Summertime mid?latitude weather and climate extremes induced by moisture intrusions to the west of Greenland

Polar low variability and future projections for the Nordic and Barents Seas

Future ocean climate homogenizes communities across habitats through diversity loss and rise of generalist species

Assessing changes in risk of amplified planetary waves in a warming world

Towards a more reliable historical reanalysis: Improvements for version 3 of the Twentieth Century Reanalysis system

Processes determining heat waves across different European climates

Radiation and energy balance dynamics over a rapidly receding glacier in the central Himalaya


 The previous collection of articles may be found here.


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Comments 1 to 7:

  1. Why do you call your self skeptical science when you are not skeptical att all, just trying to find argument to support your opinion?

    Every educated in all relevant disciplines know that the CO2-threat is scientific rejected, in this 2,6 million long ice age.

    The interglacial before was 2,5 C warmer globally and 8 C for 6000 years on Greenland with just positive effects on life.

    Desert are cooling, that´s why it was 2 C warmer global early in this interglacial with 6 C warmer climate on Svalbard.

    If there was an increased greenhouse effect as result of higher level CO2 than 300 ppm it would give a signal in 15 µm where no other greenhouse gases act and the level of CO2 shift between region and seasons.

    Skeptical science, my ass.

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    Moderator Response:

    [DB] Welcome to Skeptical Science.  Unlike most other venues that you might be familiar with, this venue uses the scientific method and places the burden upon participants to support their claims with citations to credible sources, preferably those appearing in peer-reviewed journals of note or from primary producer organizations.

    That places the Burden of Proof upon you to support your claims you've made, not for others to disprove them.

    Please familiarize yourself with this site's Comments Policy and construct future comments to comply with it.

    Cursing snipped.

    [PS] SkpSci is interested in real skeptism of the scientific kind. ie critical thinking, peer review etc as opposed to motivated reasoning. Pseudo-skeptics are only skeptical about what conflicts with pre-determined positions and swallow nonsense that suits their narrative without a thought (ie you might like to check your positions). If you cant imagine any data backing the science changing your mind, then this is not the site for you.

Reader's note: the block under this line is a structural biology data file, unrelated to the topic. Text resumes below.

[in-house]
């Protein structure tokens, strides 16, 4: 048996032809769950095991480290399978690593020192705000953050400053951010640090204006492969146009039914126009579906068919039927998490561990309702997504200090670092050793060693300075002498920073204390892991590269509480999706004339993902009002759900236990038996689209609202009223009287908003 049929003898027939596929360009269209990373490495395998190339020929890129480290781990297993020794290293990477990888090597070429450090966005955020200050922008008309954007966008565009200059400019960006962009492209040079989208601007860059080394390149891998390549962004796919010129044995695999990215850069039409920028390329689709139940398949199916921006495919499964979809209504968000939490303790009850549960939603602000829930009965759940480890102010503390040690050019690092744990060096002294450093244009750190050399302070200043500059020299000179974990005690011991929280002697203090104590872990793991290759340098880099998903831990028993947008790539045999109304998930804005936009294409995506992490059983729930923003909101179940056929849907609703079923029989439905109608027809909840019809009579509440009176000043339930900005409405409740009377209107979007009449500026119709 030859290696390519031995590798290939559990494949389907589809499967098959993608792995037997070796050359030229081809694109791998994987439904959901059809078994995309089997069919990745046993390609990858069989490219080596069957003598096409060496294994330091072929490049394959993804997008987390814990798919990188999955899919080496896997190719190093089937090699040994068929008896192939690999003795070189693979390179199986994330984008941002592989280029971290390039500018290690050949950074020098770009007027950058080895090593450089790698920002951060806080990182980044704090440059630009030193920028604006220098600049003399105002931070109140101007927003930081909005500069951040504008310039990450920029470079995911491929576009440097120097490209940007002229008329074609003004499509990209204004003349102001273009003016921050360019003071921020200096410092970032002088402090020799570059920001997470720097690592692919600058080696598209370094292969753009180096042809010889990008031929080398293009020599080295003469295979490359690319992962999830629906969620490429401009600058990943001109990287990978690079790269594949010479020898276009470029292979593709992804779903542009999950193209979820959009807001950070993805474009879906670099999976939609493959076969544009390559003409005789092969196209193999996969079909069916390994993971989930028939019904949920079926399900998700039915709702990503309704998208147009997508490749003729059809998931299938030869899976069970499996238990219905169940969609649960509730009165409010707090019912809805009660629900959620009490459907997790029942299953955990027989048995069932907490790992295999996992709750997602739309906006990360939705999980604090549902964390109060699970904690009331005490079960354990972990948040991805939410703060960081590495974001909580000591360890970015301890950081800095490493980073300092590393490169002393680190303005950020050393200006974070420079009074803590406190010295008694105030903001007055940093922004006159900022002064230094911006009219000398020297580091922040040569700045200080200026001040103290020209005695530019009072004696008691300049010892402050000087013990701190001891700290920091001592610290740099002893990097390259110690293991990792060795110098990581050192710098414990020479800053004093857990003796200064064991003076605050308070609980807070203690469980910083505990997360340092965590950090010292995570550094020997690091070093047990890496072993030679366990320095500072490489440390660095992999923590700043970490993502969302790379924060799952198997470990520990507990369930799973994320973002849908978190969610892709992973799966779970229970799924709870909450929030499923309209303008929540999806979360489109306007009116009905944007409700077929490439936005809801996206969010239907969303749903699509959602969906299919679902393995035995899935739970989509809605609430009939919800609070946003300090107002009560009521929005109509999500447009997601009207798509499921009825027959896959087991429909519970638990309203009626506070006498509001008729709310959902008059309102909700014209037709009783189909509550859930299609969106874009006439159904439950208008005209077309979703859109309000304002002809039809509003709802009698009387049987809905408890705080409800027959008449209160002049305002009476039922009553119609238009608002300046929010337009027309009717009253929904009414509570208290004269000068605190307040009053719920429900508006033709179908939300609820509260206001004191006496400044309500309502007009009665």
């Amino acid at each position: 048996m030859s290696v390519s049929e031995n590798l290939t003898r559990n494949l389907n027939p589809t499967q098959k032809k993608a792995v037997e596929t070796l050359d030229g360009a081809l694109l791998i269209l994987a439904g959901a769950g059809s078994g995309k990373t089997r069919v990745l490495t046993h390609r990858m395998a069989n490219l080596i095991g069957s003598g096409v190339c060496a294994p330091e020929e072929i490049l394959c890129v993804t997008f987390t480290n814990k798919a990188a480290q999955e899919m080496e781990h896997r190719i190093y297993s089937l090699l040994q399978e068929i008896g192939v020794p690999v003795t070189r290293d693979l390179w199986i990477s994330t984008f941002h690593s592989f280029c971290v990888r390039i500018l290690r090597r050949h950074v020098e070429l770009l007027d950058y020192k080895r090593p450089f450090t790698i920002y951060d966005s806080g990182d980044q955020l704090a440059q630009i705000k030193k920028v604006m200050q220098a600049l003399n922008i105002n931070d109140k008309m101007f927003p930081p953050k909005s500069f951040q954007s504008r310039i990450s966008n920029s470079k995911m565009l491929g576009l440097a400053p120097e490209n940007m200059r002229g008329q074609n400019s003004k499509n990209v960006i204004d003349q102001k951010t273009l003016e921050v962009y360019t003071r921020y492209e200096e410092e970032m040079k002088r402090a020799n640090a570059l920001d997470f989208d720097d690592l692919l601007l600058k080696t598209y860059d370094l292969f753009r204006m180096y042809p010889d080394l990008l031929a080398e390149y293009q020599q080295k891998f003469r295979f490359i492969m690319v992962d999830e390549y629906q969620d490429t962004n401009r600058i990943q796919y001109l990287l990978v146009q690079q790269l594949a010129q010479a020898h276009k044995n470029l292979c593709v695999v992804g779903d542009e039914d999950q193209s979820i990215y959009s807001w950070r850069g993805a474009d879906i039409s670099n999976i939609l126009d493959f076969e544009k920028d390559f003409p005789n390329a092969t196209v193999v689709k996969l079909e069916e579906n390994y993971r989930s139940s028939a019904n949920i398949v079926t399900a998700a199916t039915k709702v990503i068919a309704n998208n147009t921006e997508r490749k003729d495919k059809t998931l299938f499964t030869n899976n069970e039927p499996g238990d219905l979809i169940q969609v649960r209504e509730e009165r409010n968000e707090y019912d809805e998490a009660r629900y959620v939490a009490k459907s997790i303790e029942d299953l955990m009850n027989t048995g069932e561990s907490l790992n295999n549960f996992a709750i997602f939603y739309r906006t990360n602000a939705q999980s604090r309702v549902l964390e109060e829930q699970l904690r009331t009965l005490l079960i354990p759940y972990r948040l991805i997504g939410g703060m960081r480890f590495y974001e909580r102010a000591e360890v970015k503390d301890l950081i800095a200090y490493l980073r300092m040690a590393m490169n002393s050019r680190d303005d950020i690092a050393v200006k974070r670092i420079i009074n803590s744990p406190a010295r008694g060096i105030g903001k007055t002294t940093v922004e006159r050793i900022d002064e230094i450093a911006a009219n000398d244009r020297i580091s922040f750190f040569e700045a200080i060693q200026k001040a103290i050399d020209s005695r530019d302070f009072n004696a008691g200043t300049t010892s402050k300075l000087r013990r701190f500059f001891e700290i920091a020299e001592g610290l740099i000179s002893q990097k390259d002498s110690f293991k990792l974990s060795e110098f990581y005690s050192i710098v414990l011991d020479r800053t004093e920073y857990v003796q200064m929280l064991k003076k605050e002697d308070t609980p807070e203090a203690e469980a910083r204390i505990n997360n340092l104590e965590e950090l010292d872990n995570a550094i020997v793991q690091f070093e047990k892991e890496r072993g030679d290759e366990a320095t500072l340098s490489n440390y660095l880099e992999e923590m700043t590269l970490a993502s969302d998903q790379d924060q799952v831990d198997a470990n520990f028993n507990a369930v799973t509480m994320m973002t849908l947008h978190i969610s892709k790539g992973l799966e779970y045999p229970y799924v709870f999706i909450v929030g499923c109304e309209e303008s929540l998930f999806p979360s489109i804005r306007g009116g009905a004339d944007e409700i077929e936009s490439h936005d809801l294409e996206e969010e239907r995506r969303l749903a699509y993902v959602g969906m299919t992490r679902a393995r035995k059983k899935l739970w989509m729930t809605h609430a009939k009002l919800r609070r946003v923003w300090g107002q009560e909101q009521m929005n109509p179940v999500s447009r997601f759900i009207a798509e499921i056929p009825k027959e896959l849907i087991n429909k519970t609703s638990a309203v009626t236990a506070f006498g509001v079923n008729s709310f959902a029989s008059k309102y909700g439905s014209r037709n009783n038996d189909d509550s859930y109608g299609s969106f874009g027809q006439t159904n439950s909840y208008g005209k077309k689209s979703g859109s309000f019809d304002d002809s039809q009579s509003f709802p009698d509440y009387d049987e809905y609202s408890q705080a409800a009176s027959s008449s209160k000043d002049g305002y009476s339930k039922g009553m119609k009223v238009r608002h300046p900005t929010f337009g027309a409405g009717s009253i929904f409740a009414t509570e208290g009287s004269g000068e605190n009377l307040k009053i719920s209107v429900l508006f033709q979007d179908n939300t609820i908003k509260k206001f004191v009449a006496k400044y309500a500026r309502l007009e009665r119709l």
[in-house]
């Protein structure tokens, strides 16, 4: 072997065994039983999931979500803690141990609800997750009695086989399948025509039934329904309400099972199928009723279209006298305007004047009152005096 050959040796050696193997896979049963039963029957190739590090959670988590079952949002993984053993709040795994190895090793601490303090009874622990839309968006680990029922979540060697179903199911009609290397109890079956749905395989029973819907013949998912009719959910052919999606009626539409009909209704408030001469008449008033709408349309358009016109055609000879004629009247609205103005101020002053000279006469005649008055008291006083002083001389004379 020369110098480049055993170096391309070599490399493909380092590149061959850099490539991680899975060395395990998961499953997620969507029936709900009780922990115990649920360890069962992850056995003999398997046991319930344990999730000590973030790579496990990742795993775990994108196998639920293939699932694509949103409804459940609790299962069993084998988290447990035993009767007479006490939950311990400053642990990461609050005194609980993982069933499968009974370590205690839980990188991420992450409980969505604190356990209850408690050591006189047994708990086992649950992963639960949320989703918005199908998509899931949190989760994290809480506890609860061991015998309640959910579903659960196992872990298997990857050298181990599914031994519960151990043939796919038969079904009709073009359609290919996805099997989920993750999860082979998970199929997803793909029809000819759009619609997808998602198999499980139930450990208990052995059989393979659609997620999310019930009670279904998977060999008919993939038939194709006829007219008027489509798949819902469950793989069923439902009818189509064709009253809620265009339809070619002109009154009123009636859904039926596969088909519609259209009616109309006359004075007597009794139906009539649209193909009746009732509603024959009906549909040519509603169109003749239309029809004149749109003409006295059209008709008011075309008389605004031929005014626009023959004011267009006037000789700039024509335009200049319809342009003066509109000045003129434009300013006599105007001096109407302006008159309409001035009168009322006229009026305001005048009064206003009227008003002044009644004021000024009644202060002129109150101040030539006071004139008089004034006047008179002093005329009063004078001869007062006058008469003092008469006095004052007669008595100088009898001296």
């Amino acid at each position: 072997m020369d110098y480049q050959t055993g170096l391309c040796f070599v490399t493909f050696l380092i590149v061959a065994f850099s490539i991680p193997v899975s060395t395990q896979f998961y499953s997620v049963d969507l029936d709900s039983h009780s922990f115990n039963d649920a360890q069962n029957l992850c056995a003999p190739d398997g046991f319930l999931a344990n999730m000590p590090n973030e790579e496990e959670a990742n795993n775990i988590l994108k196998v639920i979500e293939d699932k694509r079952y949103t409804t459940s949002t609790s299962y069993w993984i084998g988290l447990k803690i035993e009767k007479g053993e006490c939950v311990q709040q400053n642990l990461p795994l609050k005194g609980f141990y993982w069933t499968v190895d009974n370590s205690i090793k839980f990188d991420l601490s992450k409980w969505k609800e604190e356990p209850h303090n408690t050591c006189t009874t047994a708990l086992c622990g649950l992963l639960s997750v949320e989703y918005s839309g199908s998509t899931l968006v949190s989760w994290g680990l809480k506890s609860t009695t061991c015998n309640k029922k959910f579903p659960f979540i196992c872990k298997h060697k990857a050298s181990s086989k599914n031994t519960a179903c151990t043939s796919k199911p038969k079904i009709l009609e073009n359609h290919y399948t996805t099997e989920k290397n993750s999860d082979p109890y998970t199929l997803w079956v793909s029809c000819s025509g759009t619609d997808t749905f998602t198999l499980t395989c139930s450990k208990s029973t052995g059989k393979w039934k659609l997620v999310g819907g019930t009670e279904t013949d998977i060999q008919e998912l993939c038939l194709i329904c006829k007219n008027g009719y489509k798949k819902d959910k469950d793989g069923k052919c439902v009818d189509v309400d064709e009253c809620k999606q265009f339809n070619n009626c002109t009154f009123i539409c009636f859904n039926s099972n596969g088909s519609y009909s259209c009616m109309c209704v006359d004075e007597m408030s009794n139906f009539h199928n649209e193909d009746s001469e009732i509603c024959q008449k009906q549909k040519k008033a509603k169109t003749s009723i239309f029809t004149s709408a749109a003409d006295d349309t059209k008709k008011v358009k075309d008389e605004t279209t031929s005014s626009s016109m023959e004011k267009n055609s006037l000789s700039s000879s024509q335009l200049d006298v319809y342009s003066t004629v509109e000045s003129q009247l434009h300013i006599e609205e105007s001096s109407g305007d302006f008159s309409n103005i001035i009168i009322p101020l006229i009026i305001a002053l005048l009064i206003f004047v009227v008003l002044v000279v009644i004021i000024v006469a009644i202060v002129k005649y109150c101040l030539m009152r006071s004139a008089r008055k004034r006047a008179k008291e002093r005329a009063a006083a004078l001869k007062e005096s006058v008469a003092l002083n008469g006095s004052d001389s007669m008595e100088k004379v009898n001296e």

2. Gunnar Littmarck, yeah well a warmer greenland would be nice for growing some forests and crops there, but what about sea level rise as it melts, and what about a warmer tropical zone? Of course looking at the big picture does require a certain level of thinking.

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  3. Some other research with full text available for free: The influence of social dominance orientation and right-wing authoritarianism on environmentalism: A five-year cross-lagged analysis.

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  4. The new research referenced above on Greening on the Tibetan Plateau says that "The major significant greening trend of the TP was mainly caused by climate factors." ... and then goes on to talk about warming on the TP.

    Has the "CO2 is a poison" parade become so embedded into climate change science that geologists and general scientists have forgotten 4th grade biology class?

    Let me get this straight.  CO2 causes warming. And it's warming increases plant growth. And associates that accept this research actually want intelligent skeptics that embrace the scientific method to believe what they say?

    NASA has it right. But even they have to down play the obvious with qualifiers.  At least this site allows scientific discussion without fear of reprisal. For the NASA study ...

    I hope that we can all agree the CO2 between the 500 and 2000 level is beneficial to a wide range of common flora. Two reasons: